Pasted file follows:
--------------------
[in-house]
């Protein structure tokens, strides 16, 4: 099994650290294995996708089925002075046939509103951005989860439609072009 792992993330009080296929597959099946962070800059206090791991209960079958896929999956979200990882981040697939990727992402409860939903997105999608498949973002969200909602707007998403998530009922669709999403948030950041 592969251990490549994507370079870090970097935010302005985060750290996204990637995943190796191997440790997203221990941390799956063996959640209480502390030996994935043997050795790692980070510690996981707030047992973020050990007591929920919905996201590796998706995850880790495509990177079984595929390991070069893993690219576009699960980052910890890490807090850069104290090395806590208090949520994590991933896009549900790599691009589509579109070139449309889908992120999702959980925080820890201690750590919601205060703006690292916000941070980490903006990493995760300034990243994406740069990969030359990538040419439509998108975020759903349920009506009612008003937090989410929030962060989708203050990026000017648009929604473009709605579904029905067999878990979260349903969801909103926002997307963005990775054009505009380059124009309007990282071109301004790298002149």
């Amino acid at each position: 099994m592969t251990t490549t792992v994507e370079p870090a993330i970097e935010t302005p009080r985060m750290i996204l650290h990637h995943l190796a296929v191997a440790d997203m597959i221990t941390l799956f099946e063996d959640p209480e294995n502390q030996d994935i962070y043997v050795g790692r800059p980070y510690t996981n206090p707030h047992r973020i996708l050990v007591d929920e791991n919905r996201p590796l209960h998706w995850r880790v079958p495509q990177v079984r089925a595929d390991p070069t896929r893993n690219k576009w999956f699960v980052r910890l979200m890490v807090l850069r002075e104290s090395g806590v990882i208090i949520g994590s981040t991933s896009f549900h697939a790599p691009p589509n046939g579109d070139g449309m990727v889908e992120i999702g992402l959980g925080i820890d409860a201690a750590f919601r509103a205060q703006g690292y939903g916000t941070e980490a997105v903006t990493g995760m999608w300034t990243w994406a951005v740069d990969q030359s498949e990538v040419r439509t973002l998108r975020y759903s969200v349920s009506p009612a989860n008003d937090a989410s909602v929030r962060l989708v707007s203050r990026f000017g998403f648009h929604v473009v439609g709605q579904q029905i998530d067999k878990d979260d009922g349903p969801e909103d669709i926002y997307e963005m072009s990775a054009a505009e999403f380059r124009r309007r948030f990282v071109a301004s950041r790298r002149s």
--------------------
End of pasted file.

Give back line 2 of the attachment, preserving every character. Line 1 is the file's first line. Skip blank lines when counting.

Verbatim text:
């Protein structure tokens, strides 16, 4: 099994650290294995996708089925002075046939509103951005989860439609072009 792992993330009080296929597959099946962070800059206090791991209960079958896929999956979200990882981040697939990727992402409860939903997105999608498949973002969200909602707007998403998530009922669709999403948030950041 592969251990490549994507370079870090970097935010302005985060750290996204990637995943190796191997440790997203221990941390799956063996959640209480502390030996994935043997050795790692980070510690996981707030047992973020050990007591929920919905996201590796998706995850880790495509990177079984595929390991070069893993690219576009699960980052910890890490807090850069104290090395806590208090949520994590991933896009549900790599691009589509579109070139449309889908992120999702959980925080820890201690750590919601205060703006690292916000941070980490903006990493995760300034990243994406740069990969030359990538040419439509998108975020759903349920009506009612008003937090989410929030962060989708203050990026000017648009929604473009709605579904029905067999878990979260349903969801909103926002997307963005990775054009505009380059124009309007990282071109301004790298002149």